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Chiropractic Research Review

Does the Bite Line Affect Cervical Radiograph Measurements?

Some evidence suggests that the cervical curve is influenced by the position of the bite line. The authors of the current study evaluated several papers published by a team of researchers and found several conflicting conclusions.

Following this, the authors hypothesized that "upper cervical joint dysfunction may compromise the reliability of pre- and post-lateral cervical radiographs if consistent patient conditioning is not maintained" when said radiographs are taken.

To demonstrate how inconsistent bite-line positioning when taking pre- and post-lateral X-rays can impact radiographic results, the authors evaluated measurements of relative flexion and extension in the atlantal-occipital (AO) and atlantal-axial (AA) joints from neutral lateral cervical and lateral extension and flexion X-rays provided by various chiropractors in private practice. A total of 60 radiographs, taken from 20 patient files, were evaluated, yielding data on the position of the AO and AA joints; their positions in relation to one another; and relative amounts of flexion and extension at both joints.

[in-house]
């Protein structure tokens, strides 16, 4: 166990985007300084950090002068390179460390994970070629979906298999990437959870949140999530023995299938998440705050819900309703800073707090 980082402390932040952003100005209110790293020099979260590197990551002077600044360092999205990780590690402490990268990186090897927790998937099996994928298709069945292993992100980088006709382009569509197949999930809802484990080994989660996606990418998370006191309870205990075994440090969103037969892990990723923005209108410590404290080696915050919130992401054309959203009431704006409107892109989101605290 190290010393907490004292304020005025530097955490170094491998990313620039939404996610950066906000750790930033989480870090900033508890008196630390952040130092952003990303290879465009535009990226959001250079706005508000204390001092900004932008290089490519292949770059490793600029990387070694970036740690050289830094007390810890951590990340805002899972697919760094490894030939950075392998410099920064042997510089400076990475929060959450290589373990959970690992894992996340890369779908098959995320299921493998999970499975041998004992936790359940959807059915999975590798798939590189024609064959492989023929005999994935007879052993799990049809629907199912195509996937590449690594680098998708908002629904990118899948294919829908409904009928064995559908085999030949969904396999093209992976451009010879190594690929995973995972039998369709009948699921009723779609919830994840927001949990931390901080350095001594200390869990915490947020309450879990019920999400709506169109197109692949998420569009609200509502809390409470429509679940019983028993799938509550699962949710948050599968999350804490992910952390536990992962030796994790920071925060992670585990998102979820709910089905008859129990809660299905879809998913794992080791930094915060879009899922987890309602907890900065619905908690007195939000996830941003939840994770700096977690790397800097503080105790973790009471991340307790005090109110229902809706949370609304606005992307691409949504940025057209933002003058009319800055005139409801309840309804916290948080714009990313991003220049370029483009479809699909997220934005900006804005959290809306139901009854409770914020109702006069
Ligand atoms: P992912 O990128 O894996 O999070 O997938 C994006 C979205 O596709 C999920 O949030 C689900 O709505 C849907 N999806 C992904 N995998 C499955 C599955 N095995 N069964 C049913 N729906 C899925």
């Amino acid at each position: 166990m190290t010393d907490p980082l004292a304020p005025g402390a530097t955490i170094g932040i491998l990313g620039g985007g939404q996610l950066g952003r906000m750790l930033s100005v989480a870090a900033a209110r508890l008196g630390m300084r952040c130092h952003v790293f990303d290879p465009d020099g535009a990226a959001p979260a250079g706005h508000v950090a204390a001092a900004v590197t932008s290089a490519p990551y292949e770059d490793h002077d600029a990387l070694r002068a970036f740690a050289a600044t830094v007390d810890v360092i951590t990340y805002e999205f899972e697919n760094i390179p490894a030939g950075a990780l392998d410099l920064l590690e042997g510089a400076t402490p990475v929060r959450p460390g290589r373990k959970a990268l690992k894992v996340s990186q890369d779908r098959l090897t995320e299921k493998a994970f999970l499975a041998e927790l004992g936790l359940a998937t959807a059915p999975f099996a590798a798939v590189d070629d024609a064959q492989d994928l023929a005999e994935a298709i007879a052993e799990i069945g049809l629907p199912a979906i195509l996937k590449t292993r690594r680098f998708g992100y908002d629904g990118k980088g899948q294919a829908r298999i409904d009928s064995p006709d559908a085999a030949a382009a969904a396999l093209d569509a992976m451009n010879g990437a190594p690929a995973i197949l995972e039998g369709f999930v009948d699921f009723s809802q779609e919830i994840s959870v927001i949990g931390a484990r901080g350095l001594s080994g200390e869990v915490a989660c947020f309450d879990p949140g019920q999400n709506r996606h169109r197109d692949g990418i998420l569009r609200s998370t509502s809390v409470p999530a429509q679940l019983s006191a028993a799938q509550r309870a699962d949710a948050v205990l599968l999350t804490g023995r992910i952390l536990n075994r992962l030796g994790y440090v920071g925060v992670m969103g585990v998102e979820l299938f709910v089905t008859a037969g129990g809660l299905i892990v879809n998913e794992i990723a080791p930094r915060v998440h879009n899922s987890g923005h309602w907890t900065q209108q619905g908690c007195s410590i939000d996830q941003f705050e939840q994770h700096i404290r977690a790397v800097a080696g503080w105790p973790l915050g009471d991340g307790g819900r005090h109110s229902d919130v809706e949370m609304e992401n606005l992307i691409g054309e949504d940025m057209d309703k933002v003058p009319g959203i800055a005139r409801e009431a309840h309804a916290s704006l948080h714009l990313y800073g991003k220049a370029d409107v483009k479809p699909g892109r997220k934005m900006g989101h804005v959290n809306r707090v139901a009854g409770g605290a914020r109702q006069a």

Results: Most radiographs revealed extension and flexion deficits at both joints. More than half of the 20 subjects exhibited paradoxical motion at the AO during cervical flexion; half displayed excessive AO extension, according to the authors.

According to the authors: "If a bite-line deviation exists in pre- and post-lateral cervical radiographic examinations, dynamic cervical flexion and extension radiographs should be taken to calculate the maximum tolerances in the upper cervical spinal joints. If these tolerances are exceeded, the measurement of the cervical lordosis from the back of the second cervical vertebra and the seventh cervical vertebra may be altered, thus incorporating the possibility of a 20.3% measurement error on the post lateral cervical radiograph."

The risk of exposing patients to additional ionizing radiation must be weighed with the diagnostic yield and significance expected from such studies. In short, one must determine whether the additional studies will change the process of clinical care, regardless of the accuracy.

Stitzel CJ, Morningstar MW, Paone PR. The effects of bite line deviation on lateral cervical radiographs when upper cervical joint dysfunction exists: a pilot study. Journal of Manipulative and Physiological Therapeutics September 2003;26(7):e17.
www.mosby.com/jmpt

Chiropractic Research Review

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